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How To Properly Engage Your Core

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Having a strong core is something we have come to admire. This may be in part to the fact that we spend time on Instagram and Pinterest gazing longingly at people with perfectly toned midsections (you know it’s true..), but that is not the true reason why having a core should be so celebrated. The abdominals are called the “core” because they support the center of the body. In Pilates, the midsection is referred to as “the powerhouse.” Joseph Pilates named it as such because he firmly believed that the abdominals and center of the body was where all the power of the body came from. He knew that having a strong core was the most essential thing.

The core of the body must be strong because it is a direct link to your body’s well being and a healthy life.

The powerhouse consists of everything in the box of your body. The box can be imagined as going from shoulder to shoulder, hip to hip, and everything in between. In Pilates you must always move from the deepest level of abdominal engagement, and this will allow your body to safely move not only during a workout, but also day in and day out in life.

It is easier to see some muscle definition at the very top of the abdominals, because those are the rectus abdominals, which are the most superficial layer. Strengthening them is great, but they aren’t key for supporting the spine and creating a strong base for the body. Working from the deepest layer, or transverse abdominals, is essential. These muscles wrap around the midsection like a band and are a direct link to your powerhouse and body’s strength.

So why is it really that important you ask? I like to imagine the body like a potted plant. If the abdominals are strengthened, the pelvis can more easily fall into it’s natural alignment. The spine can then lift up out of that aligned pelvis and be supported by strong abdominals. You are giving your potted plant the base and the sunlight to grow tall and strong. Make sense? This is often why people may gain an inch in height from doing Pilates. The strong core muscles have lifted and supported the spine. With weak abdominals, the body can hunch and fold down into itself. If this isn’t addressed, the spine will begin to maintain that shape, spinal discs can become more easily compressed, shoulders hang forward and unnaturally stretch the muscles of the back, and bad habits are formed.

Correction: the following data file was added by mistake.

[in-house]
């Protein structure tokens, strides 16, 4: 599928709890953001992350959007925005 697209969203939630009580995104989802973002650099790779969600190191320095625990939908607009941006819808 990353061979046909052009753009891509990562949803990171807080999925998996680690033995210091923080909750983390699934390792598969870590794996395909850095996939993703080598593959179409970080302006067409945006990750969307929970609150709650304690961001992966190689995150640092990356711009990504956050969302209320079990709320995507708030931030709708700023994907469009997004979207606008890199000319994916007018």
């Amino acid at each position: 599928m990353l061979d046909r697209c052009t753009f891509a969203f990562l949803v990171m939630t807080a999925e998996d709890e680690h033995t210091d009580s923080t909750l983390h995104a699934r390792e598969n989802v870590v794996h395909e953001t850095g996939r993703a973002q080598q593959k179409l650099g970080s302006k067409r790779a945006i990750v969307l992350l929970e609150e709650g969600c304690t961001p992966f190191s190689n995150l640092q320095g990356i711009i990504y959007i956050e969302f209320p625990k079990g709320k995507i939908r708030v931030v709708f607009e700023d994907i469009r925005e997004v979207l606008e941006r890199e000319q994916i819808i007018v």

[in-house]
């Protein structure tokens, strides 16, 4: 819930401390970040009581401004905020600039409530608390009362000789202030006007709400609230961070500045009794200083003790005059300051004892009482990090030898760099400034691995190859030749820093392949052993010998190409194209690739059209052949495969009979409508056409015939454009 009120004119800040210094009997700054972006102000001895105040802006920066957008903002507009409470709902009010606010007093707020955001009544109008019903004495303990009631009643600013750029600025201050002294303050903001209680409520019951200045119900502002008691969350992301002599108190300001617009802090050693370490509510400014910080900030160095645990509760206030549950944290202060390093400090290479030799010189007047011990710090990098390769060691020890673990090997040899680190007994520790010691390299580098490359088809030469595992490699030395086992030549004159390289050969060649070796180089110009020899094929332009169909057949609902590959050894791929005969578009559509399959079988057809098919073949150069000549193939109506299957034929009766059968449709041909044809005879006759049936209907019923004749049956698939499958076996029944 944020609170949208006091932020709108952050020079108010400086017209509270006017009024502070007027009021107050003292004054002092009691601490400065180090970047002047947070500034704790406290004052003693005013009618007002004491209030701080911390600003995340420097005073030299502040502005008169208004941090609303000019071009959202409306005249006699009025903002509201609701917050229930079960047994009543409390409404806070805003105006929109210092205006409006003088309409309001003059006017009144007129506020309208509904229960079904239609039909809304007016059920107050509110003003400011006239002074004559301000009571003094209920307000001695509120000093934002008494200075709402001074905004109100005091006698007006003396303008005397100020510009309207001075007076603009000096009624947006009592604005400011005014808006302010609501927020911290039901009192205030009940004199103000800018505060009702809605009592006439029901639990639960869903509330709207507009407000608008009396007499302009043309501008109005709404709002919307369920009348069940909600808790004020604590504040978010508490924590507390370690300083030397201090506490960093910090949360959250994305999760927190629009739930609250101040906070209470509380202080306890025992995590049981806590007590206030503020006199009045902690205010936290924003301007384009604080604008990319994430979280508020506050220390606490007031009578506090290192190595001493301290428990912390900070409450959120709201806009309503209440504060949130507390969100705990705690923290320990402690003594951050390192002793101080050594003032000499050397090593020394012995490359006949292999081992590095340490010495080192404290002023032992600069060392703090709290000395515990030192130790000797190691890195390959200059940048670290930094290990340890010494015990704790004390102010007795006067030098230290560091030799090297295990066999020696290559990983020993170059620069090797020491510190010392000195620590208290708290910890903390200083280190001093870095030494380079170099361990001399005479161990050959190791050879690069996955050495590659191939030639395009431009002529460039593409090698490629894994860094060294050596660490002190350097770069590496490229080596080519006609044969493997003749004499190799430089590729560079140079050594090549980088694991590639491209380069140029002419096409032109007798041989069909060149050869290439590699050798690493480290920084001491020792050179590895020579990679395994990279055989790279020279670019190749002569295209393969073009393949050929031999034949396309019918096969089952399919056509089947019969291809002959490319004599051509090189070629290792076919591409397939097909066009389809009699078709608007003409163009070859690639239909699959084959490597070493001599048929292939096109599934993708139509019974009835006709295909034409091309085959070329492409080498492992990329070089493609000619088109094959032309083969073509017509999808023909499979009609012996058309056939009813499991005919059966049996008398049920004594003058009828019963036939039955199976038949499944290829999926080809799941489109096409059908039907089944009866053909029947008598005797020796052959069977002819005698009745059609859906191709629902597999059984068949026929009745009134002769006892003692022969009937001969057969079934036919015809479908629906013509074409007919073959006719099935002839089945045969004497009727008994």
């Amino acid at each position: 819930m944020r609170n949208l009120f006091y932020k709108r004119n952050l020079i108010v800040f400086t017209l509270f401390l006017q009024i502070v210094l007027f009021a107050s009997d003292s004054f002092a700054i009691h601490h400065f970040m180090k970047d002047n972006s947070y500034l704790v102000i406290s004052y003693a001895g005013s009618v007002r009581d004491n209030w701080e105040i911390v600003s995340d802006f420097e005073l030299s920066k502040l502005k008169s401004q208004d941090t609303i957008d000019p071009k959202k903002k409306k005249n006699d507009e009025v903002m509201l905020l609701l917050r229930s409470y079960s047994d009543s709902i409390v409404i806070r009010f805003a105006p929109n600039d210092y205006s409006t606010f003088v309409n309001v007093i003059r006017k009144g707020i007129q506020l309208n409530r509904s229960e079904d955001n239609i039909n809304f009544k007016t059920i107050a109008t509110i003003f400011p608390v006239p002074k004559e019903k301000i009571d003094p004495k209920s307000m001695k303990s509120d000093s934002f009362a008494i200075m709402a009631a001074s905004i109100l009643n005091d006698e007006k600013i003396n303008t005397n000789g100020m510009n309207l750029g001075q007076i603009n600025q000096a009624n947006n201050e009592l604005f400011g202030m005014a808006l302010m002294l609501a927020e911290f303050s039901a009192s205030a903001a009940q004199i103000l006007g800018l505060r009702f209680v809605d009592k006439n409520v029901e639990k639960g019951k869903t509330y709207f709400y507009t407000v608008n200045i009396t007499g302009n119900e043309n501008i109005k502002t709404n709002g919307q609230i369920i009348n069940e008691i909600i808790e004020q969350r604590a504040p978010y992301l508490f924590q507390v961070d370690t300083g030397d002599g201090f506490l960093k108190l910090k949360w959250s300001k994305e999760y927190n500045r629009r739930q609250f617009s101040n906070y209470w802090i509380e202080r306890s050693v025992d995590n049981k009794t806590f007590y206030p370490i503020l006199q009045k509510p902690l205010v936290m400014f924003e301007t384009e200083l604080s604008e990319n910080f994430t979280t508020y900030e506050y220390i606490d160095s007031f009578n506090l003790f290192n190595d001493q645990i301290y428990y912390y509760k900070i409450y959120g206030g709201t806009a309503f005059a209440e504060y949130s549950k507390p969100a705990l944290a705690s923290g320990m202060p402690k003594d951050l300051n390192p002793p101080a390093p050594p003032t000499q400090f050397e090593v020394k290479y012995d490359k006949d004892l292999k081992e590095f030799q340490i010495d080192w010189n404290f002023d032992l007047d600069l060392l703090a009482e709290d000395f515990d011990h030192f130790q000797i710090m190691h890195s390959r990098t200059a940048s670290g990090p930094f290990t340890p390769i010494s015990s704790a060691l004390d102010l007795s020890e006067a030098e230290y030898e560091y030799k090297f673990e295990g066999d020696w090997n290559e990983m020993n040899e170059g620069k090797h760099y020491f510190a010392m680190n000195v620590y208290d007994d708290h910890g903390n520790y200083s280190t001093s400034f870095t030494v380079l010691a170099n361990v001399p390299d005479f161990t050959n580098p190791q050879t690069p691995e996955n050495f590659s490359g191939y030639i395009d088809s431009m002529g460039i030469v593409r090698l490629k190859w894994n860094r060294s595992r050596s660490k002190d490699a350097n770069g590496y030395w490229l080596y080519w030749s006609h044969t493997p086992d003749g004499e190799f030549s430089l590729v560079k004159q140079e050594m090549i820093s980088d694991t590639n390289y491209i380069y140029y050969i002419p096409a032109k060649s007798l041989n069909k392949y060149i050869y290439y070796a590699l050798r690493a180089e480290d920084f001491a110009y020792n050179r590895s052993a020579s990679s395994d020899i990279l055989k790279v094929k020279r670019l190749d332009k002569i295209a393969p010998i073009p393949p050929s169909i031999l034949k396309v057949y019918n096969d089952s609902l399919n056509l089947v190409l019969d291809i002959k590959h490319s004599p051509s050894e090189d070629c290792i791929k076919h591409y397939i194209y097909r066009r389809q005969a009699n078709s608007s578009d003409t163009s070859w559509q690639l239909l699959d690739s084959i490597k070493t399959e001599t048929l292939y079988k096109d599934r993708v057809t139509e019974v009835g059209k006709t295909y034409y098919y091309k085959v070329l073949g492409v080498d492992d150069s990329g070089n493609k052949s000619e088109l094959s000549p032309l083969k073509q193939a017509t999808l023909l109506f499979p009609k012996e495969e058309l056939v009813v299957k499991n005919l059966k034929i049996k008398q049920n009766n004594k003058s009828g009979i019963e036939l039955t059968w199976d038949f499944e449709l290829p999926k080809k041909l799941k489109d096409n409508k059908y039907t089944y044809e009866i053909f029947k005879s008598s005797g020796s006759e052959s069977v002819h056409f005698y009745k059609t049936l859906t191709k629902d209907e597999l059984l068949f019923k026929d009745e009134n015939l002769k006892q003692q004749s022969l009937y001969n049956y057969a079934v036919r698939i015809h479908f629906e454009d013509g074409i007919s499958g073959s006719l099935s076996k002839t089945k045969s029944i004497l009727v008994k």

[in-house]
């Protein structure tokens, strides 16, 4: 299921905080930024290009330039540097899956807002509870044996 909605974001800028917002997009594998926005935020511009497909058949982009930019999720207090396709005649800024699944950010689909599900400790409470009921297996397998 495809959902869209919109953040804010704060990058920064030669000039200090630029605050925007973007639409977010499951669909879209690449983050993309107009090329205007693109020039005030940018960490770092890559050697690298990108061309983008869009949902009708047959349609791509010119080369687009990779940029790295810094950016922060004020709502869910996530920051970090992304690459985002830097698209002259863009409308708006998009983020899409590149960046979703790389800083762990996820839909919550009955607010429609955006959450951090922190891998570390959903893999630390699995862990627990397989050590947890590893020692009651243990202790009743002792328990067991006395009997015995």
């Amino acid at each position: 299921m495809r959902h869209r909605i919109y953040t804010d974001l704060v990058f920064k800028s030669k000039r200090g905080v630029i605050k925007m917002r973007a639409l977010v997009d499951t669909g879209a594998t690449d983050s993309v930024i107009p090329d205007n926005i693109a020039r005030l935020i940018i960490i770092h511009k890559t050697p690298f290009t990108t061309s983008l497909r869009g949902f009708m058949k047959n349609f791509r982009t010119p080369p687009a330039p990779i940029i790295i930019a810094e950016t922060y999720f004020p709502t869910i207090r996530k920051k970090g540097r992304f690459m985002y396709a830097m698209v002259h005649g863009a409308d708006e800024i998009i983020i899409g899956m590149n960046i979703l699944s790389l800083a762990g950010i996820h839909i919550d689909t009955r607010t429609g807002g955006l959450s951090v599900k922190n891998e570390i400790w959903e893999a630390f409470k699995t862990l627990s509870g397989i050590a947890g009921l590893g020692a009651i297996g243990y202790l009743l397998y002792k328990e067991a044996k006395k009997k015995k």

I personally noticed when I was standing that I would sit into one hip. I began having pain on that side in my hip flexor. My body became misaligned. Instead of focusing on “hip exercises,” I focused on my core work and almost immediately began to stand taller with proper balance and weight distribution. I’m preaching the wonders and necessity of a strong core because it is this important. Having experienced what my body is like without strengthened abdominals and with it, I can attest it is night and day. I have been teaching Pilates full time for 10 years and cannot begin to explain the changes I’ve seen in people’s bodies. Injuries are rehabilitated, rounded and hunched spines are straightened, other athletic endeavors improve (golf, tennis, running, swimming), even sitting in a car becomes more tolerable, everything becomes stronger, more powerful, healthier and safer.